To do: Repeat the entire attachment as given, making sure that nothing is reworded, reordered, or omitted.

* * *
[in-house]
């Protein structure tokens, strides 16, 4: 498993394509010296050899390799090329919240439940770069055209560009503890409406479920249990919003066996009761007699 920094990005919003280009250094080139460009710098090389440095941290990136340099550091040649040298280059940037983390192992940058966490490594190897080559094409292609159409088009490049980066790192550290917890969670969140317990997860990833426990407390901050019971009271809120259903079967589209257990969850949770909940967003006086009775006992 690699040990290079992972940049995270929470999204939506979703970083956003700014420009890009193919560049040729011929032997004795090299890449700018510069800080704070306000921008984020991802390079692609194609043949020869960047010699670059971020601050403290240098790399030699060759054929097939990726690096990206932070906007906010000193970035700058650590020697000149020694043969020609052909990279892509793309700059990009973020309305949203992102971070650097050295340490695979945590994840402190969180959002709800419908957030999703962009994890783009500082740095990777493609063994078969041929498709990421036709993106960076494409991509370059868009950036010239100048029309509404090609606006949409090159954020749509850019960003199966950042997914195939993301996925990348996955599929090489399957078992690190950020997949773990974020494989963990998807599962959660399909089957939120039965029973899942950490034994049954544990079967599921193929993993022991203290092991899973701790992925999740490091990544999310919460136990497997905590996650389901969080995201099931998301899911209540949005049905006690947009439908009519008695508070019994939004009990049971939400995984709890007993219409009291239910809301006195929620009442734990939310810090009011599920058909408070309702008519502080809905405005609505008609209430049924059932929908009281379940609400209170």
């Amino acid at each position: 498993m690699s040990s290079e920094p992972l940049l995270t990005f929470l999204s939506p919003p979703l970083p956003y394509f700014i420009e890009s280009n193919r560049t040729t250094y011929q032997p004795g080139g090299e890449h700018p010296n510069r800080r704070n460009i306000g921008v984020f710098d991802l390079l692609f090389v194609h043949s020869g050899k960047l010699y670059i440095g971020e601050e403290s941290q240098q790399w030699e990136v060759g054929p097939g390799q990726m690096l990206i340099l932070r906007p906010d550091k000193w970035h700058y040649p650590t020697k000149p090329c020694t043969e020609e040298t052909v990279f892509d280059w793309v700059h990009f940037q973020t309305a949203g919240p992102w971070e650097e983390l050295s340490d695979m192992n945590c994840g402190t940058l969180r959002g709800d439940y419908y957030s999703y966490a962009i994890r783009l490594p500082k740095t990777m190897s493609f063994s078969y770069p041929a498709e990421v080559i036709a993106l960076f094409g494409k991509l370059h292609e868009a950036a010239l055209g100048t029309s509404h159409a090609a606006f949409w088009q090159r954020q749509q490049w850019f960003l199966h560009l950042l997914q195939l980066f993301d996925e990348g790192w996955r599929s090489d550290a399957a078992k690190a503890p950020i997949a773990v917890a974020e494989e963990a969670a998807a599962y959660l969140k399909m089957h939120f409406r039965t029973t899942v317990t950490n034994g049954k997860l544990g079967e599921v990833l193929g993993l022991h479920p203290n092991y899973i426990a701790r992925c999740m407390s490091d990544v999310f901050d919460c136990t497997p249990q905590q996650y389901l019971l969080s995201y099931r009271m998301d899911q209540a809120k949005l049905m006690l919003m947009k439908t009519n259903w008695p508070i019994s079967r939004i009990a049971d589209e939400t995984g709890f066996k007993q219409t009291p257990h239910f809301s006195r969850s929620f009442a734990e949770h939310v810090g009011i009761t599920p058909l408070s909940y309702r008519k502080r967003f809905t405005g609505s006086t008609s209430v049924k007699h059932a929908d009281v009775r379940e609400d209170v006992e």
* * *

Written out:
[in-house]
């Protein structure tokens, strides 16, 4: 498993394509010296050899390799090329919240439940770069055209560009503890409406479920249990919003066996009761007699 920094990005919003280009250094080139460009710098090389440095941290990136340099550091040649040298280059940037983390192992940058966490490594190897080559094409292609159409088009490049980066790192550290917890969670969140317990997860990833426990407390901050019971009271809120259903079967589209257990969850949770909940967003006086009775006992 690699040990290079992972940049995270929470999204939506979703970083956003700014420009890009193919560049040729011929032997004795090299890449700018510069800080704070306000921008984020991802390079692609194609043949020869960047010699670059971020601050403290240098790399030699060759054929097939990726690096990206932070906007906010000193970035700058650590020697000149020694043969020609052909990279892509793309700059990009973020309305949203992102971070650097050295340490695979945590994840402190969180959002709800419908957030999703962009994890783009500082740095990777493609063994078969041929498709990421036709993106960076494409991509370059868009950036010239100048029309509404090609606006949409090159954020749509850019960003199966950042997914195939993301996925990348996955599929090489399957078992690190950020997949773990974020494989963990998807599962959660399909089957939120039965029973899942950490034994049954544990079967599921193929993993022991203290092991899973701790992925999740490091990544999310919460136990497997905590996650389901969080995201099931998301899911209540949005049905006690947009439908009519008695508070019994939004009990049971939400995984709890007993219409009291239910809301006195929620009442734990939310810090009011599920058909408070309702008519502080809905405005609505008609209430049924059932929908009281379940609400209170």
């Amino acid at each position: 498993m690699s040990s290079e920094p992972l940049l995270t990005f929470l999204s939506p919003p979703l970083p956003y394509f700014i420009e890009s280009n193919r560049t040729t250094y011929q032997p004795g080139g090299e890449h700018p010296n510069r800080r704070n460009i306000g921008v984020f710098d991802l390079l692609f090389v194609h043949s020869g050899k960047l010699y670059i440095g971020e601050e403290s941290q240098q790399w030699e990136v060759g054929p097939g390799q990726m690096l990206i340099l932070r906007p906010d550091k000193w970035h700058y040649p650590t020697k000149p090329c020694t043969e020609e040298t052909v990279f892509d280059w793309v700059h990009f940037q973020t309305a949203g919240p992102w971070e650097e983390l050295s340490d695979m192992n945590c994840g402190t940058l969180r959002g709800d439940y419908y957030s999703y966490a962009i994890r783009l490594p500082k740095t990777m190897s493609f063994s078969y770069p041929a498709e990421v080559i036709a993106l960076f094409g494409k991509l370059h292609e868009a950036a010239l055209g100048t029309s509404h159409a090609a606006f949409w088009q090159r954020q749509q490049w850019f960003l199966h560009l950042l997914q195939l980066f993301d996925e990348g790192w996955r599929s090489d550290a399957a078992k690190a503890p950020i997949a773990v917890a974020e494989e963990a969670a998807a599962y959660l969140k399909m089957h939120f409406r039965t029973t899942v317990t950490n034994g049954k997860l544990g079967e599921v990833l193929g993993l022991h479920p203290n092991y899973i426990a701790r992925c999740m407390s490091d990544v999310f901050d919460c136990t497997p249990q905590q996650y389901l019971l969080s995201y099931r009271m998301d899911q209540a809120k949005l049905m006690l919003m947009k439908t009519n259903w008695p508070i019994s079967r939004i009990a049971d589209e939400t995984g709890f066996k007993q219409t009291p257990h239910f809301s006195r969850s929620f009442a734990e949770h939310v810090g009011i009761t599920p058909l408070s909940y309702r008519k502080r967003f809905t405005g609505s006086t008609s209430v049924k007699h059932a929908d009281v009775r379940e609400d209170v006992e």